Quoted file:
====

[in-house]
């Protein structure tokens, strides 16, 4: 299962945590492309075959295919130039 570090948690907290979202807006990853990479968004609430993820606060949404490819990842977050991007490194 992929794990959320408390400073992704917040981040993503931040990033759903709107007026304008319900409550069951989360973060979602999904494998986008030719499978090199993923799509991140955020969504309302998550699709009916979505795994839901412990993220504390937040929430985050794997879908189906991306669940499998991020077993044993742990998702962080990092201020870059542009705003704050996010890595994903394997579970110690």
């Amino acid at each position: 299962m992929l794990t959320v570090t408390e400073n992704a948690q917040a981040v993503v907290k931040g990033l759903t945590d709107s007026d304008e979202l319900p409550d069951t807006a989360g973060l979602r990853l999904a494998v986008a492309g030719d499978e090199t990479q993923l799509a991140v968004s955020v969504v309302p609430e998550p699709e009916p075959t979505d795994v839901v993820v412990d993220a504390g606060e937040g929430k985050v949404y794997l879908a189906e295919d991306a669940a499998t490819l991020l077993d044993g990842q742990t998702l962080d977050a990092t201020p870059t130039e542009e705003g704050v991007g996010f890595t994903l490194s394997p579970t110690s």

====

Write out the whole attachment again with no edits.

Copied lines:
[in-house]
């Protein structure tokens, strides 16, 4: 299962945590492309075959295919130039 570090948690907290979202807006990853990479968004609430993820606060949404490819990842977050991007490194 992929794990959320408390400073992704917040981040993503931040990033759903709107007026304008319900409550069951989360973060979602999904494998986008030719499978090199993923799509991140955020969504309302998550699709009916979505795994839901412990993220504390937040929430985050794997879908189906991306669940499998991020077993044993742990998702962080990092201020870059542009705003704050996010890595994903394997579970110690």
């Amino acid at each position: 299962m992929l794990t959320v570090t408390e400073n992704a948690q917040a981040v993503v907290k931040g990033l759903t945590d709107s007026d304008e979202l319900p409550d069951t807006a989360g973060l979602r990853l999904a494998v986008a492309g030719d499978e090199t990479q993923l799509a991140v968004s955020v969504v309302p609430e998550p699709e009916p075959t979505d795994v839901v993820v412990d993220a504390g606060e937040g929430k985050v949404y794997l879908a189906e295919d991306a669940a499998t490819l991020l077993d044993g990842q742990t998702l962080d977050a990092t201020p870059t130039e542009e705003g704050v991007g996010f890595t994903l490194s394997p579970t110690s």